Traditionally, the most common dowsing rod is a forked (Y-shaped) branch from a tree or bush.

Shape: Traditionally the Y-rod is a forked stick looking like the letter Y They can be any size, usually around 12 to 24 inches in length.

Material: Can be wood, metal or plastic. Plastic being very common for many dowsers, probably because of its ease of storage. The forked dowsing rod was traditionally made of a hazel branch because the wood is known for its long reputed magical properties. Other woods which are reputed to have magical properties include ash, rowan, willow and peach tree. Also these are considered excellent for wands. Other dowsers preferred rods of whalebone but the supply was extinguished with the whalebone agreement, then many turned to plastic indicators.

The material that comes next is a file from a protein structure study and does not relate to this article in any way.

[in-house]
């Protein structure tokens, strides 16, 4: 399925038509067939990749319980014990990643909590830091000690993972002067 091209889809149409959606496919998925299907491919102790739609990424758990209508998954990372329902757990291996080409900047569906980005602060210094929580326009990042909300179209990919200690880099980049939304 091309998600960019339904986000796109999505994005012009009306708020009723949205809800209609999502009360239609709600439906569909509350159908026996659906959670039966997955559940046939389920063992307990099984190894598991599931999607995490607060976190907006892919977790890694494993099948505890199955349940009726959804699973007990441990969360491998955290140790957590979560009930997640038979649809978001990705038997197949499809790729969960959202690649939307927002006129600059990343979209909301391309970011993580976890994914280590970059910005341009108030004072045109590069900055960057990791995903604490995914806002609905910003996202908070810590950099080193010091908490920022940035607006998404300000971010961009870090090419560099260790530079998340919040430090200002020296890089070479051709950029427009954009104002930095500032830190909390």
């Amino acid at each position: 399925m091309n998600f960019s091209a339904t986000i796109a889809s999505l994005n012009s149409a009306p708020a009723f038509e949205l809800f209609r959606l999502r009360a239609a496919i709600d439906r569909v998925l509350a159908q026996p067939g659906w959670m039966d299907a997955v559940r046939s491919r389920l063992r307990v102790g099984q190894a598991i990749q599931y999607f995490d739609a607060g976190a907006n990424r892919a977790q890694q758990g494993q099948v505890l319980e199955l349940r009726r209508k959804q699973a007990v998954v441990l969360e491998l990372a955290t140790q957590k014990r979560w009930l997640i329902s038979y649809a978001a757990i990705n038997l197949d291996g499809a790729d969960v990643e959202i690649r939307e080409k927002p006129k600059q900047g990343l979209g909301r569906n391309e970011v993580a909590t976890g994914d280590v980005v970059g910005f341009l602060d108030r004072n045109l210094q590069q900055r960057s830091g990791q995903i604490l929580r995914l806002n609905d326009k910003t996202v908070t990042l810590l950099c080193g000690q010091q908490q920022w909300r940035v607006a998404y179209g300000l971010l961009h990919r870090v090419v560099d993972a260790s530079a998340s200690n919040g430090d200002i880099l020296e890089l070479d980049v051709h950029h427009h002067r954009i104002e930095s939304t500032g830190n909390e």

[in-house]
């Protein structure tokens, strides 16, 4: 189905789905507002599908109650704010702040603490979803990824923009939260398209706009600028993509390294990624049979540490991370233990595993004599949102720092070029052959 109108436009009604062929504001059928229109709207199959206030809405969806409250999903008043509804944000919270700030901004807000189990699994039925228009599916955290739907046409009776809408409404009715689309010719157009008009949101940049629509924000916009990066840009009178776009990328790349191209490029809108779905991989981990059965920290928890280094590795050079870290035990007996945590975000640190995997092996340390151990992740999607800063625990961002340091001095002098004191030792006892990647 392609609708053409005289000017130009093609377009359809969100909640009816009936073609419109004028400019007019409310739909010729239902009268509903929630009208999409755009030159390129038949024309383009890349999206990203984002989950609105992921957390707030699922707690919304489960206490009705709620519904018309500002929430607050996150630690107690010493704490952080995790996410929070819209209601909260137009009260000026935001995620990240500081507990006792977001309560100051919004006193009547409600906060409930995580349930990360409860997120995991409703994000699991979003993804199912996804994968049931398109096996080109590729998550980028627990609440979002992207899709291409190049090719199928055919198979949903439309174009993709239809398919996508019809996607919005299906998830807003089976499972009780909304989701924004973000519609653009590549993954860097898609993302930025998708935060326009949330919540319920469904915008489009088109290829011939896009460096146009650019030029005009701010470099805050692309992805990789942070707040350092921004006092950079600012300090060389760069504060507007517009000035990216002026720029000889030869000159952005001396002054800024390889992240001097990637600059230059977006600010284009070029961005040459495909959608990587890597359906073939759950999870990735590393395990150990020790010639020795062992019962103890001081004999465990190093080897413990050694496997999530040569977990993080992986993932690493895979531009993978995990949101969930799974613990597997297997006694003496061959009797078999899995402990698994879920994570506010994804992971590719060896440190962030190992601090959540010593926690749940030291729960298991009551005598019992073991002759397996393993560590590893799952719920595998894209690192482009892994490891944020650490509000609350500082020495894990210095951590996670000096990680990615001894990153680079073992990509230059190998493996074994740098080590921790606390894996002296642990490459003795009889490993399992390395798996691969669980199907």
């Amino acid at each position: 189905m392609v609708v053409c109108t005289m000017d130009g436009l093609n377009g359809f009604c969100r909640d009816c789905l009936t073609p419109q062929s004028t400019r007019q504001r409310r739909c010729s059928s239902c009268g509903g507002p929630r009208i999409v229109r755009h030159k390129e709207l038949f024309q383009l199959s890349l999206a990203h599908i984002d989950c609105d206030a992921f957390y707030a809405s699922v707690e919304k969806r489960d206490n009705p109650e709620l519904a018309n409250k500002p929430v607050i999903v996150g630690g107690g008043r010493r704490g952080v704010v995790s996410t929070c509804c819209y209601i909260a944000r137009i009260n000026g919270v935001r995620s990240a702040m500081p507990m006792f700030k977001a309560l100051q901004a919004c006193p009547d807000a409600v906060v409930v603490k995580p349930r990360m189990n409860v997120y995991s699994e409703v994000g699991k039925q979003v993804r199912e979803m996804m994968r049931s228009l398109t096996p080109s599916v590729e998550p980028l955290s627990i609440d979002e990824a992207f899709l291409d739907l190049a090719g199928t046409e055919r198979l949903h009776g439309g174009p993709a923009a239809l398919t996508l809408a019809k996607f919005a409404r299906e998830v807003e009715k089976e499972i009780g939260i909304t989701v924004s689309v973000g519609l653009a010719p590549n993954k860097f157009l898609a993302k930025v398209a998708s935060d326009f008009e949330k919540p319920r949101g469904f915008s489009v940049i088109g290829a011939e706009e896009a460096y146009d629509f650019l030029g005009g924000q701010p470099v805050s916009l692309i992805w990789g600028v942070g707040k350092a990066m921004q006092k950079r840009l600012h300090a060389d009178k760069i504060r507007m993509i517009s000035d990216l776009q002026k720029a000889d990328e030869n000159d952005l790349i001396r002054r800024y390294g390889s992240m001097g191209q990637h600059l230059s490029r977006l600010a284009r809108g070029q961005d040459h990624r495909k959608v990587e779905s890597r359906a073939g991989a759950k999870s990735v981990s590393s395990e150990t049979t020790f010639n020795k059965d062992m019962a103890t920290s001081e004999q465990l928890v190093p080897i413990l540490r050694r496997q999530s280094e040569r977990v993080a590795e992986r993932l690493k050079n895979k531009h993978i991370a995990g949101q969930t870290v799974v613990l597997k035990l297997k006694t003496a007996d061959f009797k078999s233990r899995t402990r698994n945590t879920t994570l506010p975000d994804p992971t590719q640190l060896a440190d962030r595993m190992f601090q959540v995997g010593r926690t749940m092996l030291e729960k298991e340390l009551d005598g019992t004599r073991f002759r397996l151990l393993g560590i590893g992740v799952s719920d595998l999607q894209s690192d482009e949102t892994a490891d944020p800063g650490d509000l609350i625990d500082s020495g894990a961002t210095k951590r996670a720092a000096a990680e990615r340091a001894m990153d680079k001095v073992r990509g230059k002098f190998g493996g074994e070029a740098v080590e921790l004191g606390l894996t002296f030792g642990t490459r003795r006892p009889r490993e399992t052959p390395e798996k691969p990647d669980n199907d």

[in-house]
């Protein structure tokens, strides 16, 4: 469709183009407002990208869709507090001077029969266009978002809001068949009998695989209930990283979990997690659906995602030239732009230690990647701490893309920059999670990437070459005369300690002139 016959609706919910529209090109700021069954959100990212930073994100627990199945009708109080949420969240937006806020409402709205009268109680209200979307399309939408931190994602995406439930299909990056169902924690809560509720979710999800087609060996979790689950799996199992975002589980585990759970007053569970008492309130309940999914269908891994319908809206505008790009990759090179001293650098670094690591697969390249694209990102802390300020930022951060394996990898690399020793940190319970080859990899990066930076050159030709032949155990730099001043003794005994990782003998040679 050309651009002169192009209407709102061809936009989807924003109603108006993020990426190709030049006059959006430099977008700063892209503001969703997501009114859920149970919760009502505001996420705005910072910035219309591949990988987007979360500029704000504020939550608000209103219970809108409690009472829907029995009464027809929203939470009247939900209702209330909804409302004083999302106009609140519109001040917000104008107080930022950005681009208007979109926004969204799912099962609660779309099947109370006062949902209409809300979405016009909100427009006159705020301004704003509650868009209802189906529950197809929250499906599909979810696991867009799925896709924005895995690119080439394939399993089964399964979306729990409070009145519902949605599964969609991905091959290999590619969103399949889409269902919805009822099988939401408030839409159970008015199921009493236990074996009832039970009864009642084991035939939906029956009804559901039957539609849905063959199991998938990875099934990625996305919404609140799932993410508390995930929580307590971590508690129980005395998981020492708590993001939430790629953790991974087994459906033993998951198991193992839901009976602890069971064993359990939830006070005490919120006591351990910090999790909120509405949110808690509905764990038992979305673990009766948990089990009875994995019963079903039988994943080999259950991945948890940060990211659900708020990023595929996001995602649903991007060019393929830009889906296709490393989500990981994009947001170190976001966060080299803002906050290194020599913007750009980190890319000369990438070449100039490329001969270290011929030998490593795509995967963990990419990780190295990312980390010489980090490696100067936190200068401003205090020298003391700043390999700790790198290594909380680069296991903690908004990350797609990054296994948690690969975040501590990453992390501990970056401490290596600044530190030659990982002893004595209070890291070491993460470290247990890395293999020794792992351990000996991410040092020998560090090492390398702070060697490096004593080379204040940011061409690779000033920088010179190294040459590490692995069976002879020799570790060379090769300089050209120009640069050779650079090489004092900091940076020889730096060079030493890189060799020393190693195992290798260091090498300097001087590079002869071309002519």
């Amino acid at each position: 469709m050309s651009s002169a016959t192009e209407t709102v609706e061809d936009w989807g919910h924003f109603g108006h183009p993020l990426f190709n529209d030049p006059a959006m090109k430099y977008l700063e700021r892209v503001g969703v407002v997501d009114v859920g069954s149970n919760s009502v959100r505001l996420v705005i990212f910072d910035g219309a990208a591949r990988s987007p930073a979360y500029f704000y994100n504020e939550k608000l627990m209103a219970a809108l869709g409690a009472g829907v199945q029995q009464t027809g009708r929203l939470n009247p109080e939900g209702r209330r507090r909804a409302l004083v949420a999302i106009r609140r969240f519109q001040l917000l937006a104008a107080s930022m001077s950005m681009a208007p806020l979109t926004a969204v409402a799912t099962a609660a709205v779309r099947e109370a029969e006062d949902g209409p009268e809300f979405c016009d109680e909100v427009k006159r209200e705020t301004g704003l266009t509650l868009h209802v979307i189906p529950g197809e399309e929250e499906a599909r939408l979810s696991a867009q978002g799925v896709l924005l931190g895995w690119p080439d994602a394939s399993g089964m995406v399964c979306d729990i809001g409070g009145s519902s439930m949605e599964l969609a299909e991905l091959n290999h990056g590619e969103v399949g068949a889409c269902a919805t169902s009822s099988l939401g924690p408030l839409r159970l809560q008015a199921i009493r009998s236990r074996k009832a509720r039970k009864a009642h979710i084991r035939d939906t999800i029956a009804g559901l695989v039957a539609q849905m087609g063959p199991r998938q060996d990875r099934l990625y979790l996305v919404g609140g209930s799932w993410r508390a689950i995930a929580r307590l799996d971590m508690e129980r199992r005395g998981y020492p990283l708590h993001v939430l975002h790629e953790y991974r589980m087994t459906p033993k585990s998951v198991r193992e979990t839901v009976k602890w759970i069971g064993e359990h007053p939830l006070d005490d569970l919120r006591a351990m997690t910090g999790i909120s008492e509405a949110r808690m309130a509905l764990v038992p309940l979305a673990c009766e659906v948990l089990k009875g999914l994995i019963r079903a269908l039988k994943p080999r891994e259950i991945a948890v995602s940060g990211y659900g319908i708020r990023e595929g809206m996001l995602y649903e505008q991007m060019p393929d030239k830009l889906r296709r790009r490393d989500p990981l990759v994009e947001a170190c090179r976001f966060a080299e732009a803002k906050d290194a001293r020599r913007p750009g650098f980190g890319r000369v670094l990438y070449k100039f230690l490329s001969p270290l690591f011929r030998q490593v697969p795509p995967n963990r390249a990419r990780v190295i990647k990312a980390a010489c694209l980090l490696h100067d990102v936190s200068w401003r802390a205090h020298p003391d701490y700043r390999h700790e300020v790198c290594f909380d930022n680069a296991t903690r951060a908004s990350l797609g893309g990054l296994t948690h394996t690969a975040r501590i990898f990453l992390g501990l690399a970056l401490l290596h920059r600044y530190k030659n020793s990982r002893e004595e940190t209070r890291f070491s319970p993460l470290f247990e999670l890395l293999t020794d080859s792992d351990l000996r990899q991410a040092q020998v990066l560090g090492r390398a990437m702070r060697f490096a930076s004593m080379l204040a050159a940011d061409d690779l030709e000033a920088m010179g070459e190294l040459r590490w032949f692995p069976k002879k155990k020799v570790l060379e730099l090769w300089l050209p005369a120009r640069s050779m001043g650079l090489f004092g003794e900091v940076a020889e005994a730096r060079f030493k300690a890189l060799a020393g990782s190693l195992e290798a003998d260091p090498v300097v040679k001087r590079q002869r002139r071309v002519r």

How to Use: The two ends on the forked side are held one in each hand with the third (the stem of the “Y”) pointing straight ahead. Hold with pointed end down. Thumbs will be up and palms towards center. Hold tight and spread Y Rod outward while rotating your wrist outward. Your thumbs will now be pointed outward and your palms up. The Y Rod will flip up into a delicate balance.

Pointing upward at an angle of around 45 degrees is usually used for the ready position.
Swinging down from the ready position to point at a water vein or target. This may also be used for the “yes” response.
Swinging up from the ready position is usually used for the no” response.

The dowser usually walks slowly over the places where he suspects the target (for example, minerals or water) may be, and the dowsing rod supposedly dips, inclines or twitches when a discovery is made.

Advantages: Acts quickly, can point directly towards a water vein or target. Works well while walking over rough ground. Reliable in fairly strong winds.

Disadvantage: Not as versatile as other dowsing tools. It only has an up and down motion. You will need to turn your body to find direction.